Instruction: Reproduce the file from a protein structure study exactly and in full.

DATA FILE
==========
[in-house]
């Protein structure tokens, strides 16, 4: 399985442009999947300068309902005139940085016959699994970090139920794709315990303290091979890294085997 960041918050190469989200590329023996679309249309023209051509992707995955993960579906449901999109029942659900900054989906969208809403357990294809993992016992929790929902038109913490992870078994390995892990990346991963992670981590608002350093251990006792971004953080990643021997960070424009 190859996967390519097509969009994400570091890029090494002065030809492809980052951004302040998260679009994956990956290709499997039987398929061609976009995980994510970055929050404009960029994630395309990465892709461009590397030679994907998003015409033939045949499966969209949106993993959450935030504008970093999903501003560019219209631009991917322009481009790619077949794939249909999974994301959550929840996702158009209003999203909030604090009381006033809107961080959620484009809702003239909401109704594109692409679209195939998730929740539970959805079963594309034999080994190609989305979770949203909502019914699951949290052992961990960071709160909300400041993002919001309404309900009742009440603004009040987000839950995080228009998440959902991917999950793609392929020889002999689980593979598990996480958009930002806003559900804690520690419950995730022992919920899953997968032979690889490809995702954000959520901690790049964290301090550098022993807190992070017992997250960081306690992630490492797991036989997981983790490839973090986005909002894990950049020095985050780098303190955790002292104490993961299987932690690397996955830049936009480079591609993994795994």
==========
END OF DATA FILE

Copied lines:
[in-house]
């Protein structure tokens, strides 16, 4: 399985442009999947300068309902005139940085016959699994970090139920794709315990303290091979890294085997 960041918050190469989200590329023996679309249309023209051509992707995955993960579906449901999109029942659900900054989906969208809403357990294809993992016992929790929902038109913490992870078994390995892990990346991963992670981590608002350093251990006792971004953080990643021997960070424009 190859996967390519097509969009994400570091890029090494002065030809492809980052951004302040998260679009994956990956290709499997039987398929061609976009995980994510970055929050404009960029994630395309990465892709461009590397030679994907998003015409033939045949499966969209949106993993959450935030504008970093999903501003560019219209631009991917322009481009790619077949794939249909999974994301959550929840996702158009209003999203909030604090009381006033809107961080959620484009809702003239909401109704594109692409679209195939998730929740539970959805079963594309034999080994190609989305979770949203909502019914699951949290052992961990960071709160909300400041993002919001309404309900009742009440603004009040987000839950995080228009998440959902991917999950793609392929020889002999689980593979598990996480958009930002806003559900804690520690419950995730022992919920899953997968032979690889490809995702954000959520901690790049964290301090550098022993807190992070017992997250960081306690992630490492797991036989997981983790490839973090986005909002894990950049020095985050780098303190955790002292104490993961299987932690690397996955830049936009480079591609993994795994």